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Kaweah Delta selected for nationwide ER research

Kaweah Delta selected for nationwide ER research

KDMC is one of eight sites selected for clinical trials to improve patient care in emergency departments

@TheSunGazette

VISALIA – A hospital emergency department may not seem the most likely place to perform a clinical trial. Loud, stressful and chaotic, the American emergency room offers a tried-and-true backdrop for television and motion picture productions but is not typically considered the domain of painstaking academic research.

However, physicians will attest that important life-saving research can take place amid the chaos.

Kaweah Delta Health Care District, through the Office of Research and Grants, has been selected as one of eight locations where for the next five years, clinical trials will take place in an attempt to improve clinical outcomes for patients with neurologic, cardiac, respiratory, hematologic and traumatic emergencies.

“Research at Kaweah Delta is in the big leagues. Not only are we participating in multicenter studies, a good percentage of our resident doctors are doing research and other scholarly projects under the supervision of their faculty,” said Vicken Totten, M.D. Institutional Research Director at Kaweah Delta. “Together we are searching for ways to improve the care of our patients.”

Oregon Health Sciences University has chosen Kaweah Delta as one of the sites to conduct its clinical trials for the National Institutes of Health’s SIREN or Strategies to Innovate Emergency Care Clinical Trials Network. The network of 11 national hubs all have spokes – emergency departments across the country – which are working together to gain valuable insight in a way that would be impossible to do otherwise.

Oregon Health Sciences University is one of the 11 hubs. Each hub has a number of spokes or sub-Hubs. Kaweah Delta Health Care District was selected as a spoke for OHSU. In addition to Kaweah Delta, OHSU will conduct trials at the University of Alabama Medical Center, the University of Wisconsin Medical Center, the University of Utah Medical Center, Duke University Medical Center, Ohio State University Medical Center, Wake Forest Baptist Health, and University of Rochester Medical Center.

Mohamud Daya, M.D., and Benjamin Sun, M.D., both professors of Emergency Medicine in the OHSU School of Medicine, are the grant recipients who will be coordinating the research hub.

“What we find may change medical practices across the country, and we know that academic medical centers are committed to finding the best way of managing emergency health care,” Sun said.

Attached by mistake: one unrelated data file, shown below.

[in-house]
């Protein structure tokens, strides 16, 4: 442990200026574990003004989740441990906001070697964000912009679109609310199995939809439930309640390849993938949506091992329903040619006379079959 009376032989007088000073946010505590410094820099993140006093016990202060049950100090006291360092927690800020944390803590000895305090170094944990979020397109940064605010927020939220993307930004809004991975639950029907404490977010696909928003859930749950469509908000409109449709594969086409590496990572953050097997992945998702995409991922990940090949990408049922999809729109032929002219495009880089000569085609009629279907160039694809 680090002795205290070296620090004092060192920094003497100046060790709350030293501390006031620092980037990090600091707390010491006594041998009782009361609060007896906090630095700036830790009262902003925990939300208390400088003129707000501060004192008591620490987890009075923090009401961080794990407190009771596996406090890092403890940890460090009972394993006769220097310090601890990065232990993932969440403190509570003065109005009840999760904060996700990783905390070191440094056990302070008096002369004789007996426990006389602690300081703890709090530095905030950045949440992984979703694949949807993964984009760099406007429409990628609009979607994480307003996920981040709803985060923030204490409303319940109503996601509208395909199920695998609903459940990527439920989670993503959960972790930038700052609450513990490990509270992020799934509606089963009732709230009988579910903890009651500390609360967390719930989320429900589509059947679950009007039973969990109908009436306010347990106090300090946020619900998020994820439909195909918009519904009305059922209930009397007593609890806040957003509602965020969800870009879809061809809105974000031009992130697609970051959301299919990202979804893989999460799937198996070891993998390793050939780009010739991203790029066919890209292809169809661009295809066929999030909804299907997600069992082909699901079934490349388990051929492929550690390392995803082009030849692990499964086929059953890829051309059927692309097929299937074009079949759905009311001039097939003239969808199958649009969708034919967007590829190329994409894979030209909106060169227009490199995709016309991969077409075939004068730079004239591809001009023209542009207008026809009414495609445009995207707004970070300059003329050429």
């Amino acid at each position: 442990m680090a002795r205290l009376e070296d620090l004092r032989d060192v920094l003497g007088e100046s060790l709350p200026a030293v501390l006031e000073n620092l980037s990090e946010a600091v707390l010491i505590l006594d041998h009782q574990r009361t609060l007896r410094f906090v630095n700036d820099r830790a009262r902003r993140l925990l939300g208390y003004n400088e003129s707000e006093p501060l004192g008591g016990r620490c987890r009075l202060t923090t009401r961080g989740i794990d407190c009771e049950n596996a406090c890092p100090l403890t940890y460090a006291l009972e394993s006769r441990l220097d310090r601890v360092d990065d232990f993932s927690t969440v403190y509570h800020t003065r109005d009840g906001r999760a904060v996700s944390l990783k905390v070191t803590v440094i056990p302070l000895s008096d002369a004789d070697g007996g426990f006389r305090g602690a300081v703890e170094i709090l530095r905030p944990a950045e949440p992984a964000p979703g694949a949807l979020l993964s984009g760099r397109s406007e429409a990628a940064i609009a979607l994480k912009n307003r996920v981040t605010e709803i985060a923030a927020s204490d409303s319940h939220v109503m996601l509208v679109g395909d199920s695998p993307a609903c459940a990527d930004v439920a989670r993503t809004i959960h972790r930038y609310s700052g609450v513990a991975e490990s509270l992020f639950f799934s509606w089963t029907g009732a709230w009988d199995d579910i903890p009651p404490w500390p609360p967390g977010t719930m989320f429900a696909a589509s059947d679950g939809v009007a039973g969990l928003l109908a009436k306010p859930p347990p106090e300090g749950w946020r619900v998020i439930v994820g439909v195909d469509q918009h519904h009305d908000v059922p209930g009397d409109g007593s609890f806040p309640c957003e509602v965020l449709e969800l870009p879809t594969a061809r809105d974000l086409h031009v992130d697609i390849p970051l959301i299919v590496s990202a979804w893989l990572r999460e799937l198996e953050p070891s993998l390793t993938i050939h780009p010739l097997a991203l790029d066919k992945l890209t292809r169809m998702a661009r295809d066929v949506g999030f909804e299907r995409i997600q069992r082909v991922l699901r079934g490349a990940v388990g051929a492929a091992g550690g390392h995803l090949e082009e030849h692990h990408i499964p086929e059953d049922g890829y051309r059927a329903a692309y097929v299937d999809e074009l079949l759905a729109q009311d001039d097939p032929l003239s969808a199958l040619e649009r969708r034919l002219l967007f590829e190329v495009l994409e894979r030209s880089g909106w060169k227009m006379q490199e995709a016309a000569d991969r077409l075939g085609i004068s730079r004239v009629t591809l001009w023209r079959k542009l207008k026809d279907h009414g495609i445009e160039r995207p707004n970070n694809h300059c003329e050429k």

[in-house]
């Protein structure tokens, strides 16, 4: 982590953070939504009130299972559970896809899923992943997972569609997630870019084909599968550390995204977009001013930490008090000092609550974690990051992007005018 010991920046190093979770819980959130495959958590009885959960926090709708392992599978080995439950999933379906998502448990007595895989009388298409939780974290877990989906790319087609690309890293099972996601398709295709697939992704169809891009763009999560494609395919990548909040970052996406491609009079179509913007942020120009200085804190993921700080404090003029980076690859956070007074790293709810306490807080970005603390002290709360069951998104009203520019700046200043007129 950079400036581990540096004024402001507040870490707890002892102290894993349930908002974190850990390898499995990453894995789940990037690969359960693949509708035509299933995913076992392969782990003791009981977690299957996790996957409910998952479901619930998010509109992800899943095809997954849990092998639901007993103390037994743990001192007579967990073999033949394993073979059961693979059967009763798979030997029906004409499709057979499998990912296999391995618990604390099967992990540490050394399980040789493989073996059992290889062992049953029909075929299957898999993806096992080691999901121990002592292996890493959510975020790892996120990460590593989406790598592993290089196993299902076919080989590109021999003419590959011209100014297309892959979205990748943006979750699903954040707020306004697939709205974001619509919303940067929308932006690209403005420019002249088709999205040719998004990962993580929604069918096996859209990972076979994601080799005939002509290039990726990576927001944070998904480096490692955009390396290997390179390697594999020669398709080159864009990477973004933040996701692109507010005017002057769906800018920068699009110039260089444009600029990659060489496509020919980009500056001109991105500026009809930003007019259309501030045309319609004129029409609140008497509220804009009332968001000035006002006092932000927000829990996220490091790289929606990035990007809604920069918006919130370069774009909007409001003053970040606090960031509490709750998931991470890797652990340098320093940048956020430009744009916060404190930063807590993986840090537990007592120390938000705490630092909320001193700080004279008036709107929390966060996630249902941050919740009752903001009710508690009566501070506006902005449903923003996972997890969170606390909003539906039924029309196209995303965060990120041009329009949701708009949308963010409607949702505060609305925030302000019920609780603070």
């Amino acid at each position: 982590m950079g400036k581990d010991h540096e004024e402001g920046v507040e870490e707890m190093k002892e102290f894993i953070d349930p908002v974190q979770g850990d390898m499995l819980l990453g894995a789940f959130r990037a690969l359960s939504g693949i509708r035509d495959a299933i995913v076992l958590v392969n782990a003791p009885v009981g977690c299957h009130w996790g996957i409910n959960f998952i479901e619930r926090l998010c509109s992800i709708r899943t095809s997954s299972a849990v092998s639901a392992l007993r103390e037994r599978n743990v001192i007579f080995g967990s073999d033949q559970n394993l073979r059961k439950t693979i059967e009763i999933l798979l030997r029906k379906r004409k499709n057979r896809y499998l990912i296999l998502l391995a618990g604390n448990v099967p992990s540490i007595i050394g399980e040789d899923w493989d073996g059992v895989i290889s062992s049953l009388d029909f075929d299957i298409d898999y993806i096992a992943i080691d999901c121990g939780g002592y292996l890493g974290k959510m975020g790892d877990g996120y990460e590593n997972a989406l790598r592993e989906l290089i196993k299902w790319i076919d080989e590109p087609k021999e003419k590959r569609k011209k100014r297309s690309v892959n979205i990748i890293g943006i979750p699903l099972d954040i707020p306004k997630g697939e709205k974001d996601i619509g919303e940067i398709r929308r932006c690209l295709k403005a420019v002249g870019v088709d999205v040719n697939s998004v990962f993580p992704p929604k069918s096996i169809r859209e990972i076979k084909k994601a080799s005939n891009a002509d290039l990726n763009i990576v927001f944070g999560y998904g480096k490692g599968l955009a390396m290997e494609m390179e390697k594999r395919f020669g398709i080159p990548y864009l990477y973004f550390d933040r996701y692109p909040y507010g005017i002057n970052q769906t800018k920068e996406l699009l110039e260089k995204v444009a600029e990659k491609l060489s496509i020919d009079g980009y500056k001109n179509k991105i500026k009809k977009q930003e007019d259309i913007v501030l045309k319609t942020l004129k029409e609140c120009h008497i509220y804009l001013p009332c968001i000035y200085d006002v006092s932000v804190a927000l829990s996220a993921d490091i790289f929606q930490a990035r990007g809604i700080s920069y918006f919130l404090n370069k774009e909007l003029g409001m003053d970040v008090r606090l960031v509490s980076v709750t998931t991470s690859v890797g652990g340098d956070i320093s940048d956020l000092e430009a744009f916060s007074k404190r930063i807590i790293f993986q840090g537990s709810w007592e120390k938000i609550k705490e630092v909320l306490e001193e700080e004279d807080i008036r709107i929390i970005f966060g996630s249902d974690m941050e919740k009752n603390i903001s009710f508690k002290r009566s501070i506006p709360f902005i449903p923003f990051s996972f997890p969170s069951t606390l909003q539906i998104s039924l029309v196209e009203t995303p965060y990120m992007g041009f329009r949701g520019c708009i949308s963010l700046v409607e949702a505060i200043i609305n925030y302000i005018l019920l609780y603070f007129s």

Daya and other emergency medicine researchers at OHSU have been involved with clinical trials for over a decade, and this new network allows researchers to test clinical practices through randomized double-blind control trials – the gold standard of medical research. The large scale and wide geographic distribution allows clinicians to draw conclusions about uncertain medical interventions that are currently assumed to be of equal benefit. For example, emergency physicians administering medications for seizures will now be able to compare recovery rates for patients treated with one FDA-approved drug against another.

“The challenge has always been, how do you do research in an emergency care setting,” Daya said. “Now, we should be able to complete the highest-level studies in acute, life-threatening circumstances.”

Each of the 11 hub sites will receive $160,000 in the first year, followed by $98,000 in each of the next four years to establish and coordinate research. With an increasing number of patients seeking treatment in emergency departments nationwide, the research hubs should begin to quickly amass statistically valid comparisons between treatment options.

“A hundred or 200 patients is not enough, but if you can get into the hundreds or thousands of patients enrolled in a trial, you can come up with definitive answers,” Daya said. “The only way to answer these questions is by doing large randomized clinical trials.”

Research is supported by the National Institute of Neurological Disorders and Stroke of the NIH under Award Number U24NS100657. The content is solely the responsibility of the authors and does not necessarily represent the official views of the National Institutes of Health.

For more information, visit www.kaweahdelta.org

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